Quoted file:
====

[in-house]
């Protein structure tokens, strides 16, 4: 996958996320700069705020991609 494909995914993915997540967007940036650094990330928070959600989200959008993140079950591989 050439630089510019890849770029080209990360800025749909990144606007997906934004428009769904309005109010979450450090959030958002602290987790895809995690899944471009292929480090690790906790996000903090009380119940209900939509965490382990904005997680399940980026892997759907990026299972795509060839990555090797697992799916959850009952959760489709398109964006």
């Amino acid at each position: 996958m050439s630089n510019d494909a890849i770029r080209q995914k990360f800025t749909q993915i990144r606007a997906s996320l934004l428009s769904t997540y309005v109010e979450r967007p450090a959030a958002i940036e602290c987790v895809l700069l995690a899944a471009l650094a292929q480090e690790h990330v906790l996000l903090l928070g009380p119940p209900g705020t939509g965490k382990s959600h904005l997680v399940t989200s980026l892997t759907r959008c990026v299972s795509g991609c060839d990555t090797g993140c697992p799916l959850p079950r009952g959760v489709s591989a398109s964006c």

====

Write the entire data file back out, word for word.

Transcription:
[in-house]
């Protein structure tokens, strides 16, 4: 996958996320700069705020991609 494909995914993915997540967007940036650094990330928070959600989200959008993140079950591989 050439630089510019890849770029080209990360800025749909990144606007997906934004428009769904309005109010979450450090959030958002602290987790895809995690899944471009292929480090690790906790996000903090009380119940209900939509965490382990904005997680399940980026892997759907990026299972795509060839990555090797697992799916959850009952959760489709398109964006």
């Amino acid at each position: 996958m050439s630089n510019d494909a890849i770029r080209q995914k990360f800025t749909q993915i990144r606007a997906s996320l934004l428009s769904t997540y309005v109010e979450r967007p450090a959030a958002i940036e602290c987790v895809l700069l995690a899944a471009l650094a292929q480090e690790h990330v906790l996000l903090l928070g009380p119940p209900g705020t939509g965490k382990s959600h904005l997680v399940t989200s980026l892997t759907r959008c990026v299972s795509g991609c060839d990555t090797g993140c697992p799916l959850p079950r009952g959760v489709s591989a398109s964006c």